This entry was posted in analysis, comparative, fanboy, Gundam, Gundam 00 and tagged , , , . Bookmark the permalink.

18 Responses to My Good Old Boys of Gundam

  1. Vendredi says:

    Very insightful. I think as compared to other mecha series, heck, compared to a lot of anime series, Gundam (at least the mainline series, if not the all of the side stories) is very much a series about growing up and adolescence – and that’s saying something, given how common a trope “coming-of-age” is in Japanese animation. Plus, dealing with death (especially the death of a heroic mentor figure) is practically a classic staple of the mecha genre.

    I’ve been hacking through Gundam 00 at tremendous speed – actually watching, now – after having followed it vicariously through the impressions of other viewers, and it is amusing to see the range of analysis across the board – it’s hard to tell whether there is truly a misunderstood gem in there or it just is that much of a troll. Maybe that’s a testament to Sunrise’s mastery, that you can’t really tell. At the very least, it’s entertaining.

    • ghostlightning says:

      Thank you!

      I think War in the Pocket is one of the most fulfilling shows in all of anime.

      As for Gundam 00 there are readings that seem to have an agenda into making it fit in a world view that Sunrise isn’t capable of doing good shows, at least not anymore.

      Conversely there are readings that try to do the opposite, to oppose the widespread flaming of Sunrise through this show.

      The readings I particularly enjoy are OGT’s and omonomono’s who I don’t actually fully agree with, but it’s really good to appreciate different takes that explore different things.

      I generally try to avoid the polemics of ‘is this show good?’ Rather I find it good that Gundam 00 actually has a lot to read into.

      • Vendredi says:

        Thanks for the recommendations, I find for the most part I’ve been finding the more extremist points of view, but the ones you recommend are a nice middle.

        To comment further, I think part of what makes Setsuna/Soran rather unlikable is the guy really has all the emotional range of a robot – i guess he’s closer to a Gundam than he thinks? Hence it’s terribly difficult to empathize with him, which is aggravated by rather too-memorable one-liners such as “ORE WA GUNDAM” (which after a few episodes, is all that you can sorta remember him by).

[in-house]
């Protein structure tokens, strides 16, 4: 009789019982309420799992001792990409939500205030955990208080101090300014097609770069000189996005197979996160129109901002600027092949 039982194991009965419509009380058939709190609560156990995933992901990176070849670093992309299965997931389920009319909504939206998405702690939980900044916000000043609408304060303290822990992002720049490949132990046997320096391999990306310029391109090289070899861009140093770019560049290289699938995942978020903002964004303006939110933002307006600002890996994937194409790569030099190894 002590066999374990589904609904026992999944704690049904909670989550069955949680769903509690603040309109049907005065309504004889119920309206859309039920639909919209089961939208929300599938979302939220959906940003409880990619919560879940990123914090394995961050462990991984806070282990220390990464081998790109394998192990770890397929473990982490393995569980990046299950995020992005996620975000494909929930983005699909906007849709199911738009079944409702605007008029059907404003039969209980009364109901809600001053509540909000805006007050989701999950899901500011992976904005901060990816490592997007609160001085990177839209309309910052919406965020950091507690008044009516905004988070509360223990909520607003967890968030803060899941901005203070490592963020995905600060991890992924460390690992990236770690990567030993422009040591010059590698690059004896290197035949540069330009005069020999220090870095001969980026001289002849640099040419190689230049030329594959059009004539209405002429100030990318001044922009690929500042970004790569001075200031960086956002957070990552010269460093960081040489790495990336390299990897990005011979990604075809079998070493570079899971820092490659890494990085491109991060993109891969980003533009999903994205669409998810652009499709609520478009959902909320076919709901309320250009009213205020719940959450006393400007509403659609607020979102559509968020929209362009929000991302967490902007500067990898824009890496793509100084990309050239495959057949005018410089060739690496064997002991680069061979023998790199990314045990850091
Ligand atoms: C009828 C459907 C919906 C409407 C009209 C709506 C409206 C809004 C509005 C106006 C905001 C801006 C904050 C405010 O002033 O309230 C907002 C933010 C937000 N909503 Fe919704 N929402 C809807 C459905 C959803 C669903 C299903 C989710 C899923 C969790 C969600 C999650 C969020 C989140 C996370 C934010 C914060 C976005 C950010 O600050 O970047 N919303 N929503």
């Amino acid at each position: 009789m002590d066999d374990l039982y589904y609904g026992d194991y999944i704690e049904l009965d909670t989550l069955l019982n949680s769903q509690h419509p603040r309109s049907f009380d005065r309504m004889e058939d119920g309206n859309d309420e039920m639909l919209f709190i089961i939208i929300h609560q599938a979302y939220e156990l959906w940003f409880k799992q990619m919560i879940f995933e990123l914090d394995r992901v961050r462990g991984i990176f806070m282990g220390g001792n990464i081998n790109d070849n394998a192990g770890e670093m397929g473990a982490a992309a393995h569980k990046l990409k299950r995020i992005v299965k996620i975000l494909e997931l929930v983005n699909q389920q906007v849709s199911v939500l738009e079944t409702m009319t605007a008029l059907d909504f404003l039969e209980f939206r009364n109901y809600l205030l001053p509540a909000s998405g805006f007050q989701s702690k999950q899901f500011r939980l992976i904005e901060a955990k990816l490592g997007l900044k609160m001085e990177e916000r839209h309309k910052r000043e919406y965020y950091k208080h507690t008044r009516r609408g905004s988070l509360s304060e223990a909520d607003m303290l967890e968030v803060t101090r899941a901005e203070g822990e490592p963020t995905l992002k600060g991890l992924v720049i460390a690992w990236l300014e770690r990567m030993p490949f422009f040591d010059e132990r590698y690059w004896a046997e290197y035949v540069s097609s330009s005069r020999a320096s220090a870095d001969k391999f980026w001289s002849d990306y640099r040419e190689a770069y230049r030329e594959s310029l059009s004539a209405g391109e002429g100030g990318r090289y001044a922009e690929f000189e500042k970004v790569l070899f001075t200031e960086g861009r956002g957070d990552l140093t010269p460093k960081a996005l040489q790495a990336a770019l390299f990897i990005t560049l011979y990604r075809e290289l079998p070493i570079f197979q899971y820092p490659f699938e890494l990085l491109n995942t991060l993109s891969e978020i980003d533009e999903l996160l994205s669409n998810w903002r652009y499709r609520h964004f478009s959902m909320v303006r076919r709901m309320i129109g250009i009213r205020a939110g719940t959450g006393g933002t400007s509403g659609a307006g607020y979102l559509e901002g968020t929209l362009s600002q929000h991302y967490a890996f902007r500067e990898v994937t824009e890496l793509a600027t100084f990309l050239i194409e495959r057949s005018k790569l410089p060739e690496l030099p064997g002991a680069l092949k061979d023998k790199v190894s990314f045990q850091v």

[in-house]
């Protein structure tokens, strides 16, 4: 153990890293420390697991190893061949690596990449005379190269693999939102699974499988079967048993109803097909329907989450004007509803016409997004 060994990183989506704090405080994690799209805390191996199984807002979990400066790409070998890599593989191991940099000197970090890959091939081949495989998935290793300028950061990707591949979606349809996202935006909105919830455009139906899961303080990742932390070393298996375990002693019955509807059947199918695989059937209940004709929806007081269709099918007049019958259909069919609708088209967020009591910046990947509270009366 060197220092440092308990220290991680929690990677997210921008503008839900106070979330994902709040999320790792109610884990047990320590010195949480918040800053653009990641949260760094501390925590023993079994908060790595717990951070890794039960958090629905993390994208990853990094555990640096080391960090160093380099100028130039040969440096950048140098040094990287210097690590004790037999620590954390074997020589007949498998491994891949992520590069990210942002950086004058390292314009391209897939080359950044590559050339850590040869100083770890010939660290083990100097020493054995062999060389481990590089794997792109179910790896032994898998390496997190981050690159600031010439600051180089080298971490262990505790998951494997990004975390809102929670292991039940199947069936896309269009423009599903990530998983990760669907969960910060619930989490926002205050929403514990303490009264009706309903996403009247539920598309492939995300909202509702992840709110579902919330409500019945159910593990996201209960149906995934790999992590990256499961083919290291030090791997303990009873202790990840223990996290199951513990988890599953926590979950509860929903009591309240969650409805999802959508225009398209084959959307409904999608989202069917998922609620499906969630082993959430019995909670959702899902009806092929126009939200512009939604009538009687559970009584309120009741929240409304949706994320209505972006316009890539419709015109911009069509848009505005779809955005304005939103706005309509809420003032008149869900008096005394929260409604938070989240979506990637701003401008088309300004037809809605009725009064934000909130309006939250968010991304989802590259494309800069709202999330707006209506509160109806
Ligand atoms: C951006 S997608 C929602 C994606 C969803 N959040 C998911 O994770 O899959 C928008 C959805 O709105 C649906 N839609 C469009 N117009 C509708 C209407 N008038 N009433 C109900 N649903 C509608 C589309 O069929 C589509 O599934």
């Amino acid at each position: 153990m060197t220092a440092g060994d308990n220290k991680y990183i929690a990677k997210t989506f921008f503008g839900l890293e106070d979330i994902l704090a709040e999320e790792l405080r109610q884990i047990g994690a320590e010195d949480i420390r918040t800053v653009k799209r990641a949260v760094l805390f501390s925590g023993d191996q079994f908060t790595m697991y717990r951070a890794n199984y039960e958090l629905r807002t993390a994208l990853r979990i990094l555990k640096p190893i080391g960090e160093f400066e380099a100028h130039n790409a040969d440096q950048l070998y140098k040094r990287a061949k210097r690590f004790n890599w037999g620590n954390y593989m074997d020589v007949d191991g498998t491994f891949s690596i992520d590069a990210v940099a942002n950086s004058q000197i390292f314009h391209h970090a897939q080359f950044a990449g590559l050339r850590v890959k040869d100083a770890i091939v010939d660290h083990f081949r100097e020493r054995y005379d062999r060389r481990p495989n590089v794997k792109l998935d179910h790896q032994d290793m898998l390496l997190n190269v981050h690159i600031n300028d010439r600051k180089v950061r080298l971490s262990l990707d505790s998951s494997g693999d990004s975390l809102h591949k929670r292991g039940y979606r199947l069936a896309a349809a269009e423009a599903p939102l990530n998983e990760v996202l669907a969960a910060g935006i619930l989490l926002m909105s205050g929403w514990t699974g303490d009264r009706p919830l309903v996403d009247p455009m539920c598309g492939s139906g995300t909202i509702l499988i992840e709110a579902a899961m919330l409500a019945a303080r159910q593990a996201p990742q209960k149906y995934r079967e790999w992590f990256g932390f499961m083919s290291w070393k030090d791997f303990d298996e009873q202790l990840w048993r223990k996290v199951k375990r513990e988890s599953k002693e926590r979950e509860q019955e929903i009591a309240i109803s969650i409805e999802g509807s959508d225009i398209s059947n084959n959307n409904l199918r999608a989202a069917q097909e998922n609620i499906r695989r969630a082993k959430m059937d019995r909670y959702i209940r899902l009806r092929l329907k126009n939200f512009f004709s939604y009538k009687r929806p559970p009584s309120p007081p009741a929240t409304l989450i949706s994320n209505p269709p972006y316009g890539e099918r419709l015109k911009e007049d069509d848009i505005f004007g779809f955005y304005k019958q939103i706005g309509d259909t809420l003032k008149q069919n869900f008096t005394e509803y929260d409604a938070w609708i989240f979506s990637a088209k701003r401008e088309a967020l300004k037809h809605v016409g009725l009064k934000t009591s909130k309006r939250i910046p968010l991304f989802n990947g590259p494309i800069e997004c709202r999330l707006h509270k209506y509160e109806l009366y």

Heck, I felt even Orange Haro displayed even more character: perky attitude in the face of overwhelming odds, willingness to stick by Lockon (both iterations), even plaintive cries after the death of Lockon I. We even see the little guy rolling along beside Lockon at one point like a faithful hound (for some reason that scene made my jaw drop even more than any other) – and the machine has like three words in its vocabulary.

        Granted, as the series goes on Mr. Gundam does open up a little and loses some stiffness, but he’s still the stiffest Gundam protagonist I’ve seen since Heero Yuy. Which reminds me, I reallly ought to give Gundam Wing a rewatch after this…

        • ghostlightning says:

          Yes, his lack of emotion coupled with internal questioning makes him rather an uncharismatic lead.

          Probably one of his highlights was when he took leadership withing the Ptolemeios in the penultimate episode IIRC the same way Amuro did in the White Base heading towards their respective final battles. Perhaps it is a homage, but I do feel Setsuna showed a bit of character there.

        • I think what ghosty is trying to say is to take blog or forum posts that are extremely critical of Sunrise shows with a grain of salt. Especially if you are looking for a first impression.

          • Vendredi says:

            Oh, absolutely – to be honest, bipolar as they are Sunrise still shows an amazing range of stuff. Everyone tends to point to the mainline shows as examples of a Sunrise “decline”, but often miss out on a lot of other recent shows that have kind of gone under the radar, such as Bakumatsu Kikansetsu Irohanihoheto. They’re really unpredictable in every sense of the word.

  2. Alfredo? As in the sauce? 😛

  3. DonKangolJones says:

    That’s a good bit of insight into 2 shows that I don’t think I could have strung together without the words Gundam attached. But those choices (0080 & 00 S1 & S2), show the small problems I had with 00. Eventhough 0080 wasn’t an “action heavy” mecha show, I still had emotional attachment to the characters. When it came to Setsuna and by extension 00, I had less empathy. And I guess it was just a matter of how charismatic he turned out to be. I could find myself rooting for a side, Celestial Being obviously. But if the main protagonist happened to die in the final battle, I don’t know if I would have been upset.